His primary areas of investigation include Amygdala, Facial expression, Functional magnetic resonance imaging, Neuroscience and Prefrontal cortex. His research in Amygdala intersects with topics in Developmental psychology, Cognitive psychology, Clinical psychology and Brain mapping. His study in the fields of Emotion work under the domain of Cognitive psychology overlaps with other disciplines such as Graduate students, Object and Appraisal process.
His studies in Facial expression integrate themes in fields like Context, Autism, Functional imaging and Audiology. His Functional magnetic resonance imaging study combines topics in areas such as Motion, Insula, Anxiety, Brain activity and meditation and Pattern recognition. His biological study focuses on Ventromedial prefrontal cortex.
Tom Johnstone mainly focuses on Cognitive psychology, Functional magnetic resonance imaging, Amygdala, Neuroscience and Prefrontal cortex. His Cognitive psychology research incorporates themes from Attentional blink, Visual cortex and Ventromedial prefrontal cortex. His Functional magnetic resonance imaging research is multidisciplinary, incorporating elements of Sensitivity, Neuroimaging, Artificial intelligence, Pattern recognition and Flexibility.
His Amygdala research is multidisciplinary, incorporating perspectives in Audiology, Anxiety disorder, Anxiety, Facial expression and Functional imaging. His Anxiety research incorporates elements of Context and Clinical psychology. His Prefrontal cortex study integrates concerns from other disciplines, such as Developmental psychology, Visual perception, Arousal and Major depressive disorder.
His primary areas of investigation include Cognitive psychology, Visual cortex, Cognition, Recall and Neuroscience. His work in Cognitive psychology is not limited to one particular discipline; it also encompasses Social cognition. The concepts of his Cognition study are interwoven with issues in Extinction, Clinical psychology and Anxiety.
Insula, Amygdala, Prefrontal cortex and Anxiety disorder are the core of his Neuroscience study. As a part of the same scientific study, Tom Johnstone usually deals with the Amygdala, concentrating on Shock and frequently concerns with Functional magnetic resonance imaging. His Prefrontal cortex study incorporates themes from Valence and Arousal.
His primary areas of study are Data science, Flexibility, Neuroimaging, Field and Parallel imaging. His research integrates issues of Variation, Functional magnetic resonance imaging and Statistical hypothesis testing in his study of Data science. Tom Johnstone integrates many fields, such as Parallel imaging, Computer vision, Eye movement, Artificial intelligence, Multi slice and Leakage, in his works.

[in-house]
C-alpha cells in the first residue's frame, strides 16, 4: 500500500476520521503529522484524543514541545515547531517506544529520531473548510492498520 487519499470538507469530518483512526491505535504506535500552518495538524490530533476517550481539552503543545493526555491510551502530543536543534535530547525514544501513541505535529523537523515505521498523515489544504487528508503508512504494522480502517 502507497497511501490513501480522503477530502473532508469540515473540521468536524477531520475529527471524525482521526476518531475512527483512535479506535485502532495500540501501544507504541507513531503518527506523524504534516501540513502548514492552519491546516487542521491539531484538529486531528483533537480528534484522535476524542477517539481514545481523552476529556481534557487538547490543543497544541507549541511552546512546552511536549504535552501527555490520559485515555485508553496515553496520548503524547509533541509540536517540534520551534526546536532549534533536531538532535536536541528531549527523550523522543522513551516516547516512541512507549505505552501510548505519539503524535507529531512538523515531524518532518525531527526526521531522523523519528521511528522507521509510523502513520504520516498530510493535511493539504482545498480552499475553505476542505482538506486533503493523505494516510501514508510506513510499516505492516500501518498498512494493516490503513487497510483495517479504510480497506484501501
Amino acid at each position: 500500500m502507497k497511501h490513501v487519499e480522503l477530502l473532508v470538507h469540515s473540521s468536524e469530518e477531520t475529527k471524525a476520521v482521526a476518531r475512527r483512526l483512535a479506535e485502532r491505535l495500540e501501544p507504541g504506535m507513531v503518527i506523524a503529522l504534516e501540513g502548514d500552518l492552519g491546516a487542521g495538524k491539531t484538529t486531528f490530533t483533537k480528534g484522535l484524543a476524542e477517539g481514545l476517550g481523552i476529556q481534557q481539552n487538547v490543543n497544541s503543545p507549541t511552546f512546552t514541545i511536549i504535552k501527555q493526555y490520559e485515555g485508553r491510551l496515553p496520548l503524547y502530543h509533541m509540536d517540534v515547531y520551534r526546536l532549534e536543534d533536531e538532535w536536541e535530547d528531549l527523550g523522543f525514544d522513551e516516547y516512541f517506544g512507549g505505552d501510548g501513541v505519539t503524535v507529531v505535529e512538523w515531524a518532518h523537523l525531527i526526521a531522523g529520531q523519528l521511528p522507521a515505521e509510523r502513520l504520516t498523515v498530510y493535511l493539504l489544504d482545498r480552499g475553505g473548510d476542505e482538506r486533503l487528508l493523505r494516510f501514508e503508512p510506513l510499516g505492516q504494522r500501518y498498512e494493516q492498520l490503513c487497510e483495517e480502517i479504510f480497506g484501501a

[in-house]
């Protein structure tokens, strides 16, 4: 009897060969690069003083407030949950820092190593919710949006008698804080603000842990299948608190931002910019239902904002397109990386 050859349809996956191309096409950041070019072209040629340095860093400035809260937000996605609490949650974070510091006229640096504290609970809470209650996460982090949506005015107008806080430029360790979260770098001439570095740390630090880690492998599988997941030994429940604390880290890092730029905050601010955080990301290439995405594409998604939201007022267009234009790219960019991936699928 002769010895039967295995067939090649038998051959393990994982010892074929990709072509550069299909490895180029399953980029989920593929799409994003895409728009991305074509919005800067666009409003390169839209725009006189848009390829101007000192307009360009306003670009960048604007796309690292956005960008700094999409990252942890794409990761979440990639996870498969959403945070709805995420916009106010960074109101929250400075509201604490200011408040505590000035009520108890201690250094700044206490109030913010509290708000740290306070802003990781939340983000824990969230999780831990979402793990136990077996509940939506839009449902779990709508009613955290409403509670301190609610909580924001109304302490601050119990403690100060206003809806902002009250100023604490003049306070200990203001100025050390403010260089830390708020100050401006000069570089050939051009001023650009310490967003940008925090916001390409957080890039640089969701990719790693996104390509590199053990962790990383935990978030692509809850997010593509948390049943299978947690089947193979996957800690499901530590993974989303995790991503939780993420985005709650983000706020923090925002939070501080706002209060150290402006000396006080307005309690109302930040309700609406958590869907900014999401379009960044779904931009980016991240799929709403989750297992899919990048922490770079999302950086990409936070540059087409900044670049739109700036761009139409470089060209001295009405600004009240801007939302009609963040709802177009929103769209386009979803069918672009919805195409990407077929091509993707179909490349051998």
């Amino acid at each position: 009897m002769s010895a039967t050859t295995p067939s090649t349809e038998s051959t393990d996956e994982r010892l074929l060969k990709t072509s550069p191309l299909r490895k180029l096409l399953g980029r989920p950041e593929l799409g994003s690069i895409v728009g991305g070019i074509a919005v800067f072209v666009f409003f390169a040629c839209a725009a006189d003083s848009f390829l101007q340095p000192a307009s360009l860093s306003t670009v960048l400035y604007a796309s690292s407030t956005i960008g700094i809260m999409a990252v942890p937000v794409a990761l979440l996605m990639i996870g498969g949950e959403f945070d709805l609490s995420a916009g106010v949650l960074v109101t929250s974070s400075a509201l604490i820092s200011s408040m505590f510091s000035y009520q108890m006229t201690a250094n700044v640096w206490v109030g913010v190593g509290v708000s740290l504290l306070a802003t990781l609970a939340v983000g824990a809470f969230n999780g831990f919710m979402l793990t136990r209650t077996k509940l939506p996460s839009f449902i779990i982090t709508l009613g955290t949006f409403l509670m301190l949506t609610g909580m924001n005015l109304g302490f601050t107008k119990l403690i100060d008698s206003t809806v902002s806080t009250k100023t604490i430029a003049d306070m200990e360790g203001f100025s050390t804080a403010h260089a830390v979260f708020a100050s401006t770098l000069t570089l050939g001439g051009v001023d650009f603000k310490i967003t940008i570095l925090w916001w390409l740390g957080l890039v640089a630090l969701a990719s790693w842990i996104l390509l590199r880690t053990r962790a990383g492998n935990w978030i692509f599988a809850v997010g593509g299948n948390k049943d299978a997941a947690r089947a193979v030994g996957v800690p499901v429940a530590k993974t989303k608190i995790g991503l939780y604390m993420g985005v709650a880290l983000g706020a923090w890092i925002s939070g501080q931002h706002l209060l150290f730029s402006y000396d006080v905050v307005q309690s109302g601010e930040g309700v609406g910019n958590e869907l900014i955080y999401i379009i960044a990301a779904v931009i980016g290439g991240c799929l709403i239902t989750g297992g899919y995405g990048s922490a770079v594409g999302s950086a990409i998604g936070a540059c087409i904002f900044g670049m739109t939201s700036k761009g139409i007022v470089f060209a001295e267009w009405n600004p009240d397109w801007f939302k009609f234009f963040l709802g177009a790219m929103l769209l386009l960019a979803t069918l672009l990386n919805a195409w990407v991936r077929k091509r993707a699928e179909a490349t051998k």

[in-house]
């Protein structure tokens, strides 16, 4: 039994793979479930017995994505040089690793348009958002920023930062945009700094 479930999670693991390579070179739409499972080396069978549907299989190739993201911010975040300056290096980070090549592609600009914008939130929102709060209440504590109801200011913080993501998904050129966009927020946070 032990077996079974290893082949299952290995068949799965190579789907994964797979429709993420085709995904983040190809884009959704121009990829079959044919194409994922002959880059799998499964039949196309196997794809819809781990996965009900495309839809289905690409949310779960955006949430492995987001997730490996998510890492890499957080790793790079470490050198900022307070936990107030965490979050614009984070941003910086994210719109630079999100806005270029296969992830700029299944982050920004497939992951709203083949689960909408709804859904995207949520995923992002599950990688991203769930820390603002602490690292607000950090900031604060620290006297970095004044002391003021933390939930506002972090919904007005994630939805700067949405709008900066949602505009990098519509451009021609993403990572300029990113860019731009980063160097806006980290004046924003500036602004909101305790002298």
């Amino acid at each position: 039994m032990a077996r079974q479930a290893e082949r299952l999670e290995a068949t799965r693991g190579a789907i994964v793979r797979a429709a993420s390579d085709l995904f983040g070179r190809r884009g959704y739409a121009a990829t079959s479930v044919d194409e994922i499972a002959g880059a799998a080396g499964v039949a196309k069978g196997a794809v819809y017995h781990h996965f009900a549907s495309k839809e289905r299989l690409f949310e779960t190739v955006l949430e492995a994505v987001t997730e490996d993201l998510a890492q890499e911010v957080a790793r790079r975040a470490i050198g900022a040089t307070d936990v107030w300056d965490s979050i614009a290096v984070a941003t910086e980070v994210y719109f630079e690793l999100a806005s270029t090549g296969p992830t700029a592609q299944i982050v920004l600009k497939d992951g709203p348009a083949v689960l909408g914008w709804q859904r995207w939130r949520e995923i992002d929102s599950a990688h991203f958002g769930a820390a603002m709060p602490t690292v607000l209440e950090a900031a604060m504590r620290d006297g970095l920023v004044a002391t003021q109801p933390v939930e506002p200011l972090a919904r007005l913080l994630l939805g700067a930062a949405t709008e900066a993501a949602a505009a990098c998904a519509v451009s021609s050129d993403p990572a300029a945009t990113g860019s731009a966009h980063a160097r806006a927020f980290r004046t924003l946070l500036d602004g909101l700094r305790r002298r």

His study in the field of Eye blink is also linked to topics like Echo planar. His Workflow research spans across into fields like Functional neuroimaging, Meta-Analysis as Topic and Multidisciplinary approach.
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Appraisal processes in emotion: Theory, methods, research.
Klaus Rainer Scherer;Angela Schorr;Tom Johnstone.
Gaze fixation and the neural circuitry of face processing in autism
Kim M Dalton;Brendon M Nacewicz;Tom Johnstone;Hillary S Schaefer.
Nature Neuroscience (2005)
Regulation of the Neural Circuitry of Emotion by Compassion Meditation: Effects of Meditative Expertise
Antoine Lutz;Julie Brefczynski-Lewis;Tom Johnstone;Richard J. Davidson.
PLOS ONE (2008)
Amygdala and ventromedial prefrontal cortex are inversely coupled during regulation of negative affect and predict the diurnal pattern of cortisol secretion among older adults
Heather L. Urry;Carina Marije Van Reekum;Tom Johnstone;Ned H. Kalin.
The Journal of Neuroscience (2006)
Failure to regulate : Counterproductive recruitment of top-down prefrontal-subcortical circuitry in major depression
Tom Johnstone;Carina Marije Van Reekum;Heather L. Urry;Ned H. Kalin.
The Journal of Neuroscience (2007)
Human Amygdala Responsivity to Masked Fearful Eye Whites
Paul J. Whalen;Jerome Kagan;Robert G. Cook;F. Caroline Davis.
Vocal expression of emotion.
Klaus R. Scherer;Tom Johnstone;Gundrun Klasmeyer.
Reduced capacity to sustain positive emotion in major depression reflects diminished maintenance of fronto-striatal brain activation
Aaron S. Heller;Tom Johnstone;Alexander J. Shackman;Sharee N. Light.
Proceedings of the National Academy of Sciences of the United States of America (2009)
Variability in the analysis of a single neuroimaging dataset by many teams
Rotem Botvinik-Nezer;Rotem Botvinik-Nezer;Felix Holzmeister;Colin F. Camerer;Anna Dreber;Anna Dreber.
Contextual Modulation of Amygdala Responsivity to Surprised Faces
Hackjin Kim;Leah H. Somerville;Tom Johnstone;Sara Polis.
Journal of Cognitive Neuroscience (2004)
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